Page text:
Policyholders are likely to receive a 10 percent reservation in the upcoming LIC IPO. Depending on the fixed price band, policyholders will also receive the IPO shares at a discounted rate.
LIC IPO, expected to launch during the last quarter of the current financial year, is one of the most talked-about IPOs. It will be the most significant release in the history of the Indian primary market, even going by the most conservative estimation of the IPO size. With the 10 percent reservation, LIC policyholders who have bought 28.9 crore policies now can apply for IPO shares under the quota.
What are LIC rules regarding reservation?
The LIC (Amendment) Rules, 2021, states that any reservation the corporation makes in favour of its policyholders under Clause (a) of sub-section (9) of Section 5 will follow the same policies applied to a corporate offering reservation to its employees, stated under Securities and Exchange Board of India’s (SEBI) regulation.
The allotment of shares following the policyholder’s reservation in the IPO is made in consultation with the concerned stock exchange.
Per SEBI guidelines, any corporation offering IPO reservations to its employees can reserve up to 10 percent of the issue and extend a maximum of 10 percent discount on the floor price at which the shares are available to other categories.
What does the offer hold for the policyholders?
With the government planning a 10 percent reservation, LIC policyholders now have a reason to feel enthused by the LIC IPO. For the reservation size of 10 percent, the post-offer market capitalisation value can be Rs 10 lakh crore and reach up to Rs 15 lakh crore once the embedded valuation is done. As per SEBI’s current norms, for the company to reach Rs 10 lakh crore yardstick LIC will have to make an offer of Rs 55,000 crores IPO (or Rs 80,000 crore for Rs 15 lakh crore valuation).
Policyholders can now become investors by applying for LIC IPO besides earning bonuses from their existing policies. The IPO listing is unlikely to impact the dividends received by LIC policyholders. According to market experts, LIC will find new ways to generate the same level of returns.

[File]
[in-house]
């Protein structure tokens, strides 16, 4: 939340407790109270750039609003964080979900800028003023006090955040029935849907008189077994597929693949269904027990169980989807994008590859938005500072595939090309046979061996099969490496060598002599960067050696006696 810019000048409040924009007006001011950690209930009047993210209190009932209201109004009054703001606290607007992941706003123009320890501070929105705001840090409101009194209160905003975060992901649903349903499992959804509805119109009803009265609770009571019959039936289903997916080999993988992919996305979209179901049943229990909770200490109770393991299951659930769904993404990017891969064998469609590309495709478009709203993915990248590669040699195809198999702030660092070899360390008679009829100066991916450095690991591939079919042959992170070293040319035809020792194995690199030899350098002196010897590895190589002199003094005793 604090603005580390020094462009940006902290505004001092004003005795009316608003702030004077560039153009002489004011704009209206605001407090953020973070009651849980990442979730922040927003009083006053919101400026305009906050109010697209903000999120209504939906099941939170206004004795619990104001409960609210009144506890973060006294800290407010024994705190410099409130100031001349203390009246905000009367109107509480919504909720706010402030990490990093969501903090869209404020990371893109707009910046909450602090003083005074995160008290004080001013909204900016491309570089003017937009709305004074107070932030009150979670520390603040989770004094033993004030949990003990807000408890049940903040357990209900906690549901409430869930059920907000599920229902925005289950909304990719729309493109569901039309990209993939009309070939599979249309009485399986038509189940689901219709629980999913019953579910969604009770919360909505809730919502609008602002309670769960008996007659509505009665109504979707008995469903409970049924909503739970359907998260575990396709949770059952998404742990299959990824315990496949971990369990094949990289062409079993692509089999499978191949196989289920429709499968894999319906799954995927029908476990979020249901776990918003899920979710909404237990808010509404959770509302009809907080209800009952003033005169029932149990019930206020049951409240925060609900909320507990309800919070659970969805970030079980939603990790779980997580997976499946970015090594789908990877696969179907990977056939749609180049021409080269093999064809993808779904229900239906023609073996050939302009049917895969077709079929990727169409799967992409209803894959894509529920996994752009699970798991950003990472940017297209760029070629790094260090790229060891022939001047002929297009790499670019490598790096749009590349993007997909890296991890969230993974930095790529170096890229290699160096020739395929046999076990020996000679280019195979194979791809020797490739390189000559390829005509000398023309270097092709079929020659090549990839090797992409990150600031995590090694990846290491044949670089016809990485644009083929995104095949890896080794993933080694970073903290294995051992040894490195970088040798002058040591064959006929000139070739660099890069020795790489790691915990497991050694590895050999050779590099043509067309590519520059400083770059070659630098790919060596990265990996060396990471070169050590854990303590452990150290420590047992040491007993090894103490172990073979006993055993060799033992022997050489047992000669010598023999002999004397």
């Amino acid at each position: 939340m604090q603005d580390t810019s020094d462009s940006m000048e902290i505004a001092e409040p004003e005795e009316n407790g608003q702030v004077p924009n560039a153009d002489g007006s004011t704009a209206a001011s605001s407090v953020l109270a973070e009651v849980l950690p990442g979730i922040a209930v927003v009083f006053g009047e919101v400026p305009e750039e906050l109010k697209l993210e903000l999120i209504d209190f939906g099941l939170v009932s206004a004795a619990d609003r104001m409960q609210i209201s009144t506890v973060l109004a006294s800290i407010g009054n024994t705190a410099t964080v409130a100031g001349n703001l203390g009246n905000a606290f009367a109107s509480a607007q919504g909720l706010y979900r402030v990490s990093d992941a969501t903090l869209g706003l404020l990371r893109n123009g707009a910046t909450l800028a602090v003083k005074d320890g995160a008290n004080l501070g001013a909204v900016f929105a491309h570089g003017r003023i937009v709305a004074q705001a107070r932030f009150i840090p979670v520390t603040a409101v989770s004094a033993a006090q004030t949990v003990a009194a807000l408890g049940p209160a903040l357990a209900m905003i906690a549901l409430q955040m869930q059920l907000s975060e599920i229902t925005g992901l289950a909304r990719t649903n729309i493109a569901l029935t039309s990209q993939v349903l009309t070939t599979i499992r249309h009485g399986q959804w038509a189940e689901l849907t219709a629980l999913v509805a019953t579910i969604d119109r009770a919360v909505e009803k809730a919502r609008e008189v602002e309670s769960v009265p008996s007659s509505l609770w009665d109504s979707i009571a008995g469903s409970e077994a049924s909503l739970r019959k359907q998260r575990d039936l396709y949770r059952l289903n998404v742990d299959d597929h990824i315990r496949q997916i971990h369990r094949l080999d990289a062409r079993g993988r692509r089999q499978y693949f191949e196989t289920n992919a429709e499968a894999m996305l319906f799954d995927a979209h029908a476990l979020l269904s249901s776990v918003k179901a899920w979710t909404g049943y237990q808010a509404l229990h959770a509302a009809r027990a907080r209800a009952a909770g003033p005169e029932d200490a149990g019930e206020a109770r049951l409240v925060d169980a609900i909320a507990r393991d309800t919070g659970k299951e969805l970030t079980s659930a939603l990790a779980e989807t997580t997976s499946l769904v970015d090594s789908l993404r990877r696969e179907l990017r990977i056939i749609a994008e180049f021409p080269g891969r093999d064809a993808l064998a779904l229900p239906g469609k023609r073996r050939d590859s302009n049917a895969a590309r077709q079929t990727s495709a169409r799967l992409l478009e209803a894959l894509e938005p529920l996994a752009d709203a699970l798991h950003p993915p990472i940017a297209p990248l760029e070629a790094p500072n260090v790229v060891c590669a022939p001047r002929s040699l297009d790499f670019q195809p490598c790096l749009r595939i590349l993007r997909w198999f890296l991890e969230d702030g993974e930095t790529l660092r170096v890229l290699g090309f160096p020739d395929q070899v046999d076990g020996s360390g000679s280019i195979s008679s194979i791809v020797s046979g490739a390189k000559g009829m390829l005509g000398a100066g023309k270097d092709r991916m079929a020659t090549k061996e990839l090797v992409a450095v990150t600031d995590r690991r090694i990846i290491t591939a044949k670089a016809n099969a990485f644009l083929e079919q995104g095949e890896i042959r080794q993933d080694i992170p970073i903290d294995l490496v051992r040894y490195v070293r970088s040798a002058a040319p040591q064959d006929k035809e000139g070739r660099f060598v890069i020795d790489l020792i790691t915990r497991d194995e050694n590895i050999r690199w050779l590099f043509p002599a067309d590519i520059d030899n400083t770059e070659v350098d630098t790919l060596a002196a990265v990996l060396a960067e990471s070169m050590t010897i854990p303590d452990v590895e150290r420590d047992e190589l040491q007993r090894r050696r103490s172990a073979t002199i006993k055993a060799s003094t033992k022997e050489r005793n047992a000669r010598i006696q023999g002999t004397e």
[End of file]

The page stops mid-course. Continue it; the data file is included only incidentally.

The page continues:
What is the listing status?
Presently, the government is working on removing all possible hurdles from the LIC listing process and amended the LIC Act of 1956. LIC has appointed Arijit Basu, former MD of the State Bank of India and MD and CEO of SBI Life, as its new CEO, a post created after the recent amendment.
A panel led by the Finance Minister, Nirmala Sitharaman, will decide the final size of the IPO after the embedded valuation gets complete. Currently, the government is undergoing the process of finalising the merchant banks to lead the IPO offer.
Listing of LIC is critical for the government to achieve its divestment target, especially when plans to privatise two nationalised banks and one insurance company is yet to take off from the floor. The government targets to collect Rs 1.75 lakh crores through divestment in the current fiscal, and plans to meet any shortfall in the target with LIC IPO proceeds.
Why should investors feel enthusiastic about the offer?
By sheer size and market penetration, LIC is the largest public sector insurer in the country. With a first-year premium collection of Rs 1.84 lakh crore in March 2021, LIC commands 66 percent of the market share. As of March 31, 2020, LIC had total assets of Rs 37.75 lakh crore and an equity AUM of Rs 6.63 lakh crore. They are the largest institutional investors in the country with a huge investment portfolio to generate attractive profits.
However, market analysts believe that IPO share value will play a critical role in the offer’s success. Two other public sector investors – General Insurance Corporation of India Ltd and New India Assurance Co Ltd that got listed in 2017 are currently trading at a discount from their listing prices. Hence, if LIC wants to attract many investors, they need to keep the IPO price attractive.
The bottom line
The LIC IPO is expected to debut in the market at the end of FY22. The government has taken steps to expedite the IPO listing process under which LIC will adopt the corporate structure and publish financial reports under SEBI norms like any other listed company. It would add a lot of clarity to the functioning of LIC. However, one must note that despite divestment, LIC will continue with its sovereign structure and carry government assurance which is an immense comfort for FPIs and other investors.
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